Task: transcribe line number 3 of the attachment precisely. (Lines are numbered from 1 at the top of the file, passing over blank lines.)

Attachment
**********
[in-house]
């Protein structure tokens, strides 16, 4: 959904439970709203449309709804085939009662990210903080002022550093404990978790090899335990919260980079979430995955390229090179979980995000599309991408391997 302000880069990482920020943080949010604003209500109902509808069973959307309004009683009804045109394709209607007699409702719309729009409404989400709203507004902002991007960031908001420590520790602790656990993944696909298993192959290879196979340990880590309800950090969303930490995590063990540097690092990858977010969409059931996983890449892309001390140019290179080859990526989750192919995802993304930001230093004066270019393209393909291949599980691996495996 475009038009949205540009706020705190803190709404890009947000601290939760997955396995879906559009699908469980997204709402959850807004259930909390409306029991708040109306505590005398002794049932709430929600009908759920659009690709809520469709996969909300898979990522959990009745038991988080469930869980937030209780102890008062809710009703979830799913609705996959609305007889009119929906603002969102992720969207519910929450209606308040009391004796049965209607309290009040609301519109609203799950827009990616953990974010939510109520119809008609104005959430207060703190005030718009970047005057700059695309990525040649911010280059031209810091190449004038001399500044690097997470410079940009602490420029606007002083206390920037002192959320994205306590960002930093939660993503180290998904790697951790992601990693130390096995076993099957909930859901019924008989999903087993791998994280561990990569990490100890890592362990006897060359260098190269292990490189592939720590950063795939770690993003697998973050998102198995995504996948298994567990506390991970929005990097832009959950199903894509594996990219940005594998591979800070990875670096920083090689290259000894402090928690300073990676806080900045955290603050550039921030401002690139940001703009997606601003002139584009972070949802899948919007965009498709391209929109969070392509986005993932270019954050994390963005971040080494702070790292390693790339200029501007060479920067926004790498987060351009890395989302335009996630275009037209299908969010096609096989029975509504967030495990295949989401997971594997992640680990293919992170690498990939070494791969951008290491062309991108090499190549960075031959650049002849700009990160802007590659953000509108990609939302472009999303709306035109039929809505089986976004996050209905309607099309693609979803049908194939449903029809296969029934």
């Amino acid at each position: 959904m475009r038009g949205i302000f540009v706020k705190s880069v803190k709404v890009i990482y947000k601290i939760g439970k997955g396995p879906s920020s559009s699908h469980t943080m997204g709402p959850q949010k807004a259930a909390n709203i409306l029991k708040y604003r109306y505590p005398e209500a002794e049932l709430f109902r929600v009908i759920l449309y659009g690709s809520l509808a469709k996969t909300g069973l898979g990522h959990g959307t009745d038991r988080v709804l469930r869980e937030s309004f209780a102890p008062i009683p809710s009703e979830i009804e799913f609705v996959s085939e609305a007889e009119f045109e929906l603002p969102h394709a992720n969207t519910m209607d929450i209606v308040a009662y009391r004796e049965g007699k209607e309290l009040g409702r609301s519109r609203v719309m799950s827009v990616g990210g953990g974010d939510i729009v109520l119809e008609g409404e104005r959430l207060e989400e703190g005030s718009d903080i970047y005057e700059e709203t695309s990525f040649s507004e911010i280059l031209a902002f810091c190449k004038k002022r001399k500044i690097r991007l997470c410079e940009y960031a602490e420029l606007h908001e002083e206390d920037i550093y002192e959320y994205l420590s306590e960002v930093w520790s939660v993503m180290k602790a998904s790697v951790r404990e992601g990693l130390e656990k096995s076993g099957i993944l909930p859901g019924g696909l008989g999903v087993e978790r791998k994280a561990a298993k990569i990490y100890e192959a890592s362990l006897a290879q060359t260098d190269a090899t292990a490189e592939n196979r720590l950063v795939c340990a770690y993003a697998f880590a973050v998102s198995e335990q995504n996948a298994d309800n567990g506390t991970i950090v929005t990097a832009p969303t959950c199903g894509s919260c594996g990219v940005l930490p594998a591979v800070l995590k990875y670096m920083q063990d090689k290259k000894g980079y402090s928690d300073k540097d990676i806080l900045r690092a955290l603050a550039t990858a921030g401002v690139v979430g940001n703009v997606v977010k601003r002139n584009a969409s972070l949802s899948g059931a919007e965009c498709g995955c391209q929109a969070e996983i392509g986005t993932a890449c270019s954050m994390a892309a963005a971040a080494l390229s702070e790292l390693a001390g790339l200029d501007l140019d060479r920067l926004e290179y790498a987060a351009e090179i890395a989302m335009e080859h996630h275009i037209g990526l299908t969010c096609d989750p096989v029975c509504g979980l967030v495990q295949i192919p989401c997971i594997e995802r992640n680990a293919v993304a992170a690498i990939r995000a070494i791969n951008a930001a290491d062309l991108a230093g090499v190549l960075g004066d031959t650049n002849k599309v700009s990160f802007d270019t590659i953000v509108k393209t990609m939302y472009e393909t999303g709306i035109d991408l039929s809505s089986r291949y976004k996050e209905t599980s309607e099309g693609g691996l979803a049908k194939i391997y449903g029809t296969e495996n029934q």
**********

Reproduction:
């Amino acid at each position: 959904m475009r038009g949205i302000f540009v706020k705190s880069v803190k709404v890009i990482y947000k601290i939760g439970k997955g396995p879906s920020s559009s699908h469980t943080m997204g709402p959850q949010k807004a259930a909390n709203i409306l029991k708040y604003r109306y505590p005398e209500a002794e049932l709430f109902r929600v009908i759920l449309y659009g690709s809520l509808a469709k996969t909300g069973l898979g990522h959990g959307t009745d038991r988080v709804l469930r869980e937030s309004f209780a102890p008062i009683p809710s009703e979830i009804e799913f609705v996959s085939e609305a007889e009119f045109e929906l603002p969102h394709a992720n969207t519910m209607d929450i209606v308040a009662y009391r004796e049965g007699k209607e309290l009040g409702r609301s519109r609203v719309m799950s827009v990616g990210g953990g974010d939510i729009v109520l119809e008609g409404e104005r959430l207060e989400e703190g005030s718009d903080i970047y005057e700059e709203t695309s990525f040649s507004e911010i280059l031209a902002f810091c190449k004038k002022r001399k500044i690097r991007l997470c410079e940009y960031a602490e420029l606007h908001e002083e206390d920037i550093y002192e959320y994205l420590s306590e960002v930093w520790s939660v993503m180290k602790a998904s790697v951790r404990e992601g990693l130390e656990k096995s076993g099957i993944l909930p859901g019924g696909l008989g999903v087993e978790r791998k994280a561990a298993k990569i990490y100890e192959a890592s362990l006897a290879q060359t260098d190269a090899t292990a490189e592939n196979r720590l950063v795939c340990a770690y993003a697998f880590a973050v998102s198995e335990q995504n996948a298994d309800n567990g506390t991970i950090v929005t990097a832009p969303t959950c199903g894509s919260c594996g990219v940005l930490p594998a591979v800070l995590k990875y670096m920083q063990d090689k290259k000894g980079y402090s928690d300073k540097d990676i806080l900045r690092a955290l603050a550039t990858a921030g401002v690139v979430g940001n703009v997606v977010k601003r002139n584009a969409s972070l949802s899948g059931a919007e965009c498709g995955c391209q929109a969070e996983i392509g986005t993932a890449c270019s954050m994390a892309a963005a971040a080494l390229s702070e790292l390693a001390g790339l200029d501007l140019d060479r920067l926004e290179y790498a987060a351009e090179i890395a989302m335009e080859h996630h275009i037209g990526l299908t969010c096609d989750p096989v029975c509504g979980l967030v495990q295949i192919p989401c997971i594997e995802r992640n680990a293919v993304a992170a690498i990939r995000a070494i791969n951008a930001a290491d062309l991108a230093g090499v190549l960075g004066d031959t650049n002849k599309v700009s990160f802007d270019t590659i953000v509108k393209t990609m939302y472009e393909t999303g709306i035109d991408l039929s809505s089986r291949y976004k996050e209905t599980s309607e099309g693609g691996l979803a049908k194939i391997y449903g029809t296969e495996n029934q």